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Your handy guide to getting started with Krita

Follow these tips and be well on your way to mastering digital painting using this well known raster graphics editor

Krita is quite a versatile open source raster graphics editor. It is packed with a plethora powerful features that make it especially suitable for digital painting. The best part is that Krita can be downloaded for free from krita.org. So without further let’s get started!

Select an image size and colour scheme, to begin with

Use any brush as eraser

Krita offers a plethora of brush presets. These brushes not only come handy for painting but also for erasing. This can be done by changing the brush mode to an eraser. Select the brush tool > Choose brush preset (located at the top in the preferences bar). Once the brush is selected, click on “Set eraser mode”. This will change the brush mode to an eraser.

Get quick access to brush and the colour palette

Searching for brush presets can be time-consuming. To deal with such situations, Krita provides a neat feature that gives you access to your recently used brushes and colours. Just right-click on your canvas and you’ll see a brush and colour palette. You can see all your recently used colours to use.

Click on the arrow button to get quick access to the brush preferences

Create a list of your favourite brushes

The pop-up palette is handy. However, you may not find your favourite set of brush in it. You can create one by going to the Brush Presets > Tag > name your tag > Enter. Now go back to “All” brushes list, right-click on the brush you want to add to your list then Assign to tag > choose your tag.

The Tag button is located at the top-right corner

Change your brush size

Going all the way to the brush preferences and doing it is painful. Instead of all this, you can just hold the Shift key and drag the mouse.

Play with layers

Krita offers special layers for painting, drawing shapes, filter, etc. Depending on your need you may add a new layer by clicking on the “arrow button” located next to the “+” button at the bottom of the Layers docker. Then select the layer as per your need and it will be added to the stack.


Make any brush into a clone tool

As there’s no separate clone tool in Krita, you can use any brush as a clone tool. To do this, Select the brush tool > Edit brush settings > Clone > Set the size. To select the clone point on the canvas, hold the Ctrl key and click on the area that you want to clone, and leave the Ctrl key.

Quickly see the mirror view of your canvas

Instead of flipping the image horizontally and then reverting back, you can just hit the “M” key on your keyboard and you’ll see the mirror image of the canvas.

Avoid erasing the canvas

If you are coming from Photoshop and trying to erase something in the first layer, it’ll show you the checkered background instead of white. This happens because, unlike Photoshop, the first layer is not Alpha locked by default. To avoid this, you must change the background while creating a new canvas. To do this, hit Ctrl + N > New > Content > Select “As canvas color” under Background > Create.

Choose between As first layer or As canvas colour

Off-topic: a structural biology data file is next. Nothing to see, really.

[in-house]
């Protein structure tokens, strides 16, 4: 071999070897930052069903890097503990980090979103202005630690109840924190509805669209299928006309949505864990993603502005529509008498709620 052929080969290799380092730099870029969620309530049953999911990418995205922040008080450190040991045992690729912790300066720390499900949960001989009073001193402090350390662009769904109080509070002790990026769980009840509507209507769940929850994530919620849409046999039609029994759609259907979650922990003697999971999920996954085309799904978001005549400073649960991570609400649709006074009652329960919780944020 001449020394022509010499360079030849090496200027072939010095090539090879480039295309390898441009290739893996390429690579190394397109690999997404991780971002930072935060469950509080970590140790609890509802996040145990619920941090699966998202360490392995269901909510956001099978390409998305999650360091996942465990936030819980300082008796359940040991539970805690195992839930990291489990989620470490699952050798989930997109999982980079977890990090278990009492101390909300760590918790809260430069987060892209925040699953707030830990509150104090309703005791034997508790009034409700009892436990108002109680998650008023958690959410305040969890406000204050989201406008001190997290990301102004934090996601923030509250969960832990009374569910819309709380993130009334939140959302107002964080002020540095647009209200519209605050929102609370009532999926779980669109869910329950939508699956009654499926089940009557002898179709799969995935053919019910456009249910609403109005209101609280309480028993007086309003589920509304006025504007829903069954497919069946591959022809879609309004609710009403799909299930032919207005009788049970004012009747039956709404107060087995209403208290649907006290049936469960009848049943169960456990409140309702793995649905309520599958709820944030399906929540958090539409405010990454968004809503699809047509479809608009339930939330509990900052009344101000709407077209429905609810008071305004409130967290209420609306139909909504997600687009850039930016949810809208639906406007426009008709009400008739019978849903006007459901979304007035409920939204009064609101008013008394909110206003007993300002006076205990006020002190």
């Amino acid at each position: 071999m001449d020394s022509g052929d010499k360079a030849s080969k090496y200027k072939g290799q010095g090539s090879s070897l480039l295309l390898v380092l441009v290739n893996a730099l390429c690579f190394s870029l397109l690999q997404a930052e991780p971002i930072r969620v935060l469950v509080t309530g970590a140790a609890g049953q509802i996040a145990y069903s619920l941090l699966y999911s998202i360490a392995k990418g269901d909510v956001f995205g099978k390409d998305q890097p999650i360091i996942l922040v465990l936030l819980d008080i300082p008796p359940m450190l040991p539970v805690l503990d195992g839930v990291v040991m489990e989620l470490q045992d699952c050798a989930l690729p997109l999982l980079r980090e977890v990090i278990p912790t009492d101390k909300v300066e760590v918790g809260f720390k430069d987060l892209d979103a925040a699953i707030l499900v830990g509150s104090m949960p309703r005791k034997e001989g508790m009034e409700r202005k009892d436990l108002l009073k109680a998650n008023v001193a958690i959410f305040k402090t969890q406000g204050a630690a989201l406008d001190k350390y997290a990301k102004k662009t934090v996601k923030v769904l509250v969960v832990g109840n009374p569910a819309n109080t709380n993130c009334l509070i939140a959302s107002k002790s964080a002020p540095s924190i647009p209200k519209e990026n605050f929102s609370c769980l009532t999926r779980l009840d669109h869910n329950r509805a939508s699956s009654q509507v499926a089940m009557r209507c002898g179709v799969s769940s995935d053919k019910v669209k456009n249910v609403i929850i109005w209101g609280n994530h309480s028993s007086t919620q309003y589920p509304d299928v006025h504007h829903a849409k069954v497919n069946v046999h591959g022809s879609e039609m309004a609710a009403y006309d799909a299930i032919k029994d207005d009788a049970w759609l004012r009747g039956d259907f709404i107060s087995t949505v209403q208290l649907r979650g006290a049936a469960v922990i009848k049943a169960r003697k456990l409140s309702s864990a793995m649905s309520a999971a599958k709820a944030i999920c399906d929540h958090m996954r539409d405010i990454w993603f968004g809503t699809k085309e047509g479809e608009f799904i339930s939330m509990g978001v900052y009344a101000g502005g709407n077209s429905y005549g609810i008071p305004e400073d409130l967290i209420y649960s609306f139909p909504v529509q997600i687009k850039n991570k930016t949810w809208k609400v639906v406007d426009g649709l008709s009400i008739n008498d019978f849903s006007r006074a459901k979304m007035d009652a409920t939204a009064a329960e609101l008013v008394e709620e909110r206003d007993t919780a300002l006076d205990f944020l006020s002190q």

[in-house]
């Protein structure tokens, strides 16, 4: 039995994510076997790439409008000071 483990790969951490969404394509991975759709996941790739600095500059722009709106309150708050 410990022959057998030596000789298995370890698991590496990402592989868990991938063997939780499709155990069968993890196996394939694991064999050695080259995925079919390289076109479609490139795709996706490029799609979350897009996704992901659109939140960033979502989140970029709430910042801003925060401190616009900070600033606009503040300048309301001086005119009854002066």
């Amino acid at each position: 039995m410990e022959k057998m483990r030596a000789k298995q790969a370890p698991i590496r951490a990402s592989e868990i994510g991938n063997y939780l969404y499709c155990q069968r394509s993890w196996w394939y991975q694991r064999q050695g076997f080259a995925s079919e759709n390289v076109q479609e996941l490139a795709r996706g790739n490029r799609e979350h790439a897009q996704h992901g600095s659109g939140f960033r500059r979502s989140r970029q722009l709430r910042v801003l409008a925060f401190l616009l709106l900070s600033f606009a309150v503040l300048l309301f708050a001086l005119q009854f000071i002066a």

Add tools to your workspace with dockers

Dockers are the small windows that appear to the right of your canvas. These dockers come handy to do any task. While you are presented with Layers, Brush Palette, and Advanced Color Selector by default, these are not the only dockers available. You can add other dockers to get other tools handy. Go to Settings > Dockers and select the docker you want. Additionally, there’s also an option to hide all the dockers. Go to Settings > Uncheck “Show Dockers”.

Get full-screen view

To enter the fullscreen view, hit the “Tab” key on your keyboard. To go back to the normal mode, press the “Tab” key again.

Test your brush

To get the perfect brush for your requirement you need to test different combinations of brush settings. Usually, artists do this on the main canvas and undo the testing strokes. To deal with this, Krita has provided a dedicated area to test your brush. You can find it on the right side in the Edit brush settings palette.

The area on the right is the brush tester

Enable auto-save functionality on Windows

Krita autosaves your work in case of crashes. However, sometimes the autosave browser doesn’t open on Windows. In such situations, you need to manually find the autosave file and open it. To do this, go to Windows Explorer and type %TEMP% in the address bar. This will show you all the temporary files on your system. Look for autosave.kra files, open them one by one and save as the one that you want.

Quickly save different versions of the same canvas

If you want to do version control, the traditional way is to Save as different name. Instead of this, Krita has an option to automatically save your current canvas by marking the new file with a versioning number added to it. Go to File > Save Incremental Version.

Animate with Krita

Not restricting to be just a static graphics editor, Krita goes beyond to offer animation capabilities as well. Although animation with Krita is not easy, you can get total control by trying out few simple techniques. To animate with Krita, press Ctrl + N > New > Animation > Animation-Japanese-En > Use this template.


Add filters to your canvas

If you are coming from Photoshop you will not find this feature any different. Just like Photoshop, Krita allows you to add filters to your canvas. To do it, select the layer of the object you want to apply the filter on, navigate to Filter and choose the appropriate one.

This article was first published in May 2017 issue of Digit magazine. To read Digit’s articles first, subscribe here or download the Digit app for Android and iOS. You could also buy Digit’s previous issues here.

Varad Choudhari

Varad Choudhari